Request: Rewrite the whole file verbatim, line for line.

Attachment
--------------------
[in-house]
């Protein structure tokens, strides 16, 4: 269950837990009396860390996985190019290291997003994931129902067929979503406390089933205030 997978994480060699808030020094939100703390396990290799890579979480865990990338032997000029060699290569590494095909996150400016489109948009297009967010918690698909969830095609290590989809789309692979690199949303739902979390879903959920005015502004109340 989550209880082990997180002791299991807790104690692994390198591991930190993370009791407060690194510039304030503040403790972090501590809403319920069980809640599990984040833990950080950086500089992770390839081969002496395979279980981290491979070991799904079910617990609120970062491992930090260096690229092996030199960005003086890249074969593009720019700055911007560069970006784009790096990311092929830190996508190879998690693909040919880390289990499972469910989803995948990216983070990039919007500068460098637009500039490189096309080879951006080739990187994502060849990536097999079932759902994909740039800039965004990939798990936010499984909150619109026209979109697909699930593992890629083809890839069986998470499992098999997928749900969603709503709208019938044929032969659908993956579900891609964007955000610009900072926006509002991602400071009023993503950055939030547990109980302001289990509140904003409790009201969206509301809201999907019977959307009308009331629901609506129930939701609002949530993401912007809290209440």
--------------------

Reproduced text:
[in-house]
């Protein structure tokens, strides 16, 4: 269950837990009396860390996985190019290291997003994931129902067929979503406390089933205030 997978994480060699808030020094939100703390396990290799890579979480865990990338032997000029060699290569590494095909996150400016489109948009297009967010918690698909969830095609290590989809789309692979690199949303739902979390879903959920005015502004109340 989550209880082990997180002791299991807790104690692994390198591991930190993370009791407060690194510039304030503040403790972090501590809403319920069980809640599990984040833990950080950086500089992770390839081969002496395979279980981290491979070991799904079910617990609120970062491992930090260096690229092996030199960005003086890249074969593009720019700055911007560069970006784009790096990311092929830190996508190879998690693909040919880390289990499972469910989803995948990216983070990039919007500068460098637009500039490189096309080879951006080739990187994502060849990536097999079932759902994909740039800039965004990939798990936010499984909150619109026209979109697909699930593992890629083809890839069986998470499992098999997928749900969603709503709208019938044929032969659908993956579900891609964007955000610009900072926006509002991602400071009023993503950055939030547990109980302001289990509140904003409790009201969206509301809201999907019977959307009308009331629901609506129930939701609002949530993401912007809290209440």